quick rigging jib sheets

Moderator: GreenLake

Postby TIM WEBB » Wed May 02, 2012 11:18 pm

If you bartack, or even handtack, the fingertrap, then you need very little running end captured inside ...
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Postby K.C. Walker » Thu May 03, 2012 11:44 am

Tim,

I totally agree about likin’ this thread! It's turned out to be even more interesting and informative that I expected. I guess it should not be any surprise that a parachute guy would come up with a cool variation of the soft shackle.
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Postby K.C. Walker » Thu May 03, 2012 12:01 pm

GreenLake,

I made up a couple of those soft shackles with the self tightening loop last night. That's a very slick and easy to do shackle. Thanks! It's fun but I do still have to follow instructions for making the diamond knot.

As with many things that I just find out about, I end up googling obsessively... It turns out that Annapolis Performance Sailing now only makes and sells that style of soft shackle. They've put up a little YouTube video about the superiority of this style.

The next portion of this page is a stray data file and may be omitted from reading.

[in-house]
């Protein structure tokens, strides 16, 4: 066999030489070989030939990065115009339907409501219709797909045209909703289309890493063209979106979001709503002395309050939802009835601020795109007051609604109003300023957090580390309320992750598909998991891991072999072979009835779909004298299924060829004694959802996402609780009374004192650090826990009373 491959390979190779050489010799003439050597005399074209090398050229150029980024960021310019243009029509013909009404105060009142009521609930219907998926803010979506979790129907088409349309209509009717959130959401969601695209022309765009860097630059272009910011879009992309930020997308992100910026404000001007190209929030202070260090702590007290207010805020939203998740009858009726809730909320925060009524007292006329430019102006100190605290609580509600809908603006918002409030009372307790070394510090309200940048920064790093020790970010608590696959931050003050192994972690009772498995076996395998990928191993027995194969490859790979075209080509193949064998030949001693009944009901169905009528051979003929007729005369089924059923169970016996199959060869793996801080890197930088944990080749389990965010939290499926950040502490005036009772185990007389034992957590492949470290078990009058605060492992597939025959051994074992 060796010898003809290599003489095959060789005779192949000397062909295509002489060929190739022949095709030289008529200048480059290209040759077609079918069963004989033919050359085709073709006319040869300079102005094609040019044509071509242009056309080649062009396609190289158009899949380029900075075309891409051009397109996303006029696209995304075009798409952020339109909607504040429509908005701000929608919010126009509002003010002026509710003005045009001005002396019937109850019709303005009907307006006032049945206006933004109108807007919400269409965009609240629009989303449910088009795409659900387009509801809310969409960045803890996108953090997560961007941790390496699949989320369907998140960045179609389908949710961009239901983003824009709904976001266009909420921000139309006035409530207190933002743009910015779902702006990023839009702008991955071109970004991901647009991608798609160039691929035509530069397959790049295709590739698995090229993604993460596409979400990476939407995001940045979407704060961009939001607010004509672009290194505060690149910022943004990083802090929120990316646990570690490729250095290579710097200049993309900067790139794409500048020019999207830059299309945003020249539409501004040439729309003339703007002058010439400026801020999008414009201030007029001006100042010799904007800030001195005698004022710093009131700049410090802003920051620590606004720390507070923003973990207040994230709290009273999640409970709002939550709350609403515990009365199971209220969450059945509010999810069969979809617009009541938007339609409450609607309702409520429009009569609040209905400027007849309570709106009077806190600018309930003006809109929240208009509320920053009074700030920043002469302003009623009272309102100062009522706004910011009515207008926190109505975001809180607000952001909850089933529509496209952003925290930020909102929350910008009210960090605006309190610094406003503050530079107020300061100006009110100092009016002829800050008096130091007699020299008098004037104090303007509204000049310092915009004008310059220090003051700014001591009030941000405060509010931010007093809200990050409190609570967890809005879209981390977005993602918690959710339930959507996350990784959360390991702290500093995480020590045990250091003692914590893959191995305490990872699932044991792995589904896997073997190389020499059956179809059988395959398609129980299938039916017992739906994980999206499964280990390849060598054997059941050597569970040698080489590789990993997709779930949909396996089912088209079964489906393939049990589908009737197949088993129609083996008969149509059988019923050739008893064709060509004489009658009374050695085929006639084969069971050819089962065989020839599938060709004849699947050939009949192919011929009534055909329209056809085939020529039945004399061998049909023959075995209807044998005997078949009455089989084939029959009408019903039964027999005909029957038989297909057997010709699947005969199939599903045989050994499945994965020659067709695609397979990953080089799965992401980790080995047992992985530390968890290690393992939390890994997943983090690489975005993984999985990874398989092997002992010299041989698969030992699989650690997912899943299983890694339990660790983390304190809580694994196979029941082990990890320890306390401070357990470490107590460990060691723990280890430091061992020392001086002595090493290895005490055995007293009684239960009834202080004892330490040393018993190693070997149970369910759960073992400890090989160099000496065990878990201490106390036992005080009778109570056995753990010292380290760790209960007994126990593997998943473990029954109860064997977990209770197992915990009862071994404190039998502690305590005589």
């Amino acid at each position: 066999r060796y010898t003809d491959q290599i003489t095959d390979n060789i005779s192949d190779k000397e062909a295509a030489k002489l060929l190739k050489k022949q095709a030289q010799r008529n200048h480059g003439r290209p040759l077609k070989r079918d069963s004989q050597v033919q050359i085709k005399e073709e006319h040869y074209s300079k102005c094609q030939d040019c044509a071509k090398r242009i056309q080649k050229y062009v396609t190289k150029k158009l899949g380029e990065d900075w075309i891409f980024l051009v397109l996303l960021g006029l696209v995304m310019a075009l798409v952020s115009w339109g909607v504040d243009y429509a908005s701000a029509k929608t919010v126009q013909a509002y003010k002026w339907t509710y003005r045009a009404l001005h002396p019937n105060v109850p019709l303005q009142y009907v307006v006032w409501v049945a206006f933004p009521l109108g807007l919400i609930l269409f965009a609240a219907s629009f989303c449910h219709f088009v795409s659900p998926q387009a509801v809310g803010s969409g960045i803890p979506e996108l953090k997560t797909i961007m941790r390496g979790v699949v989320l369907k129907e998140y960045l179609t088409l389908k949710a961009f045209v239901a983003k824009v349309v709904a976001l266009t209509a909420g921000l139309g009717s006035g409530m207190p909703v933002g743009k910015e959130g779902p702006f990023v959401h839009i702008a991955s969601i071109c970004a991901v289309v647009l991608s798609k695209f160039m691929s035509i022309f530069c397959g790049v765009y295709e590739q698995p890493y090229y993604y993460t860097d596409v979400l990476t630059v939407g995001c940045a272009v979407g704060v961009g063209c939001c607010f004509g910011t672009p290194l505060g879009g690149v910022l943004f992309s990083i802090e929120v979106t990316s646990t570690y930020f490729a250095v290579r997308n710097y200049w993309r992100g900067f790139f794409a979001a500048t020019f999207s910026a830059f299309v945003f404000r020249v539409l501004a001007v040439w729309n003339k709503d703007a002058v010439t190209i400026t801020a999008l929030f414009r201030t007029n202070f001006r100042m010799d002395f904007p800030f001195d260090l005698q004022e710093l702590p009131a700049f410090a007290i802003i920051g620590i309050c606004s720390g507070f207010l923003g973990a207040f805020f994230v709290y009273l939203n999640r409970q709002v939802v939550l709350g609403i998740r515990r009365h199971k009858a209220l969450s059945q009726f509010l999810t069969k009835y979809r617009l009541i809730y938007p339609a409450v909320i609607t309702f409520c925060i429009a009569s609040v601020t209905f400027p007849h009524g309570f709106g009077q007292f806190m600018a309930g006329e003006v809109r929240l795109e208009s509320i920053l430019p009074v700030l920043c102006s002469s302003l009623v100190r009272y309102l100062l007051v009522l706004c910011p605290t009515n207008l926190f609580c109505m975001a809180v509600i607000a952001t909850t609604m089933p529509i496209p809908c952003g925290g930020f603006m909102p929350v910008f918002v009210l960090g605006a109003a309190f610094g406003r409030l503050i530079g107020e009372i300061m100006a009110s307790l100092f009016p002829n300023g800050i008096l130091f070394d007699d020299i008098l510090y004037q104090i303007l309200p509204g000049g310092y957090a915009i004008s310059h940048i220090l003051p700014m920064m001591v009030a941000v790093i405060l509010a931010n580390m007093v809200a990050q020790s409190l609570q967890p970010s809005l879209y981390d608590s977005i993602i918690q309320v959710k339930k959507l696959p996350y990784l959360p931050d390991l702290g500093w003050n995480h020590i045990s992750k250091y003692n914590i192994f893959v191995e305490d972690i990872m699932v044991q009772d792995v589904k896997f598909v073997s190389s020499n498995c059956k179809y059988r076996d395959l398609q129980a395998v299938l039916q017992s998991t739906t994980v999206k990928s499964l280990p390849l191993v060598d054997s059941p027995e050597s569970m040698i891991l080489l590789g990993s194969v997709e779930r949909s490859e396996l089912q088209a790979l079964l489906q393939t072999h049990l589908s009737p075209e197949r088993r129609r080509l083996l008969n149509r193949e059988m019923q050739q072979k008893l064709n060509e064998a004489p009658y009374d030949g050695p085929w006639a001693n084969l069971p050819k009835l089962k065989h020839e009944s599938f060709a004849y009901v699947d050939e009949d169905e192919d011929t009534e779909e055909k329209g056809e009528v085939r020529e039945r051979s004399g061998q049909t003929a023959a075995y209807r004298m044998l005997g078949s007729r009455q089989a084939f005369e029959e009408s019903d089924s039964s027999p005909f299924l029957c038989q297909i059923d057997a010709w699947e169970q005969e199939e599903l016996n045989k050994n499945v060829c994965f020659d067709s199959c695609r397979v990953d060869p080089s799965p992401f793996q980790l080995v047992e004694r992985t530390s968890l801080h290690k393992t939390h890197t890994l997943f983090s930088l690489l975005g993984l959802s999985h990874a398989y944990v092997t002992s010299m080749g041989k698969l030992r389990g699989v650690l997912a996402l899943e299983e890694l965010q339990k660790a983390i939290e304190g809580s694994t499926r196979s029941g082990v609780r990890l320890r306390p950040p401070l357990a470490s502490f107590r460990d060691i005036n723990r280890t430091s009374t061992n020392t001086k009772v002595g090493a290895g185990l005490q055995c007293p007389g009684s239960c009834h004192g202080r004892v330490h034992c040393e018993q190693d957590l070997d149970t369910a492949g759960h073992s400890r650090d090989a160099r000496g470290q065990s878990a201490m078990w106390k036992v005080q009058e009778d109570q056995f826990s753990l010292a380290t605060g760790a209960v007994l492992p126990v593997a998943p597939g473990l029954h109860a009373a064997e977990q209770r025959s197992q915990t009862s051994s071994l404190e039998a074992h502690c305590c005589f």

I'm going to be making up some halyards. Now that I'm on this soft shackle road, I'll be applying it to that, as well.
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Postby TIM WEBB » Thu May 03, 2012 1:50 pm

I wish I could take credit for inventing the SLINK, but I'm afraid I can't ... :P
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Postby jdoorly » Fri May 04, 2012 10:48 pm

Hi Tim, thanks for the explanation but the meaning of bartack, handtack, and fingertrap eludes me?
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Postby TIM WEBB » Sat May 05, 2012 12:01 am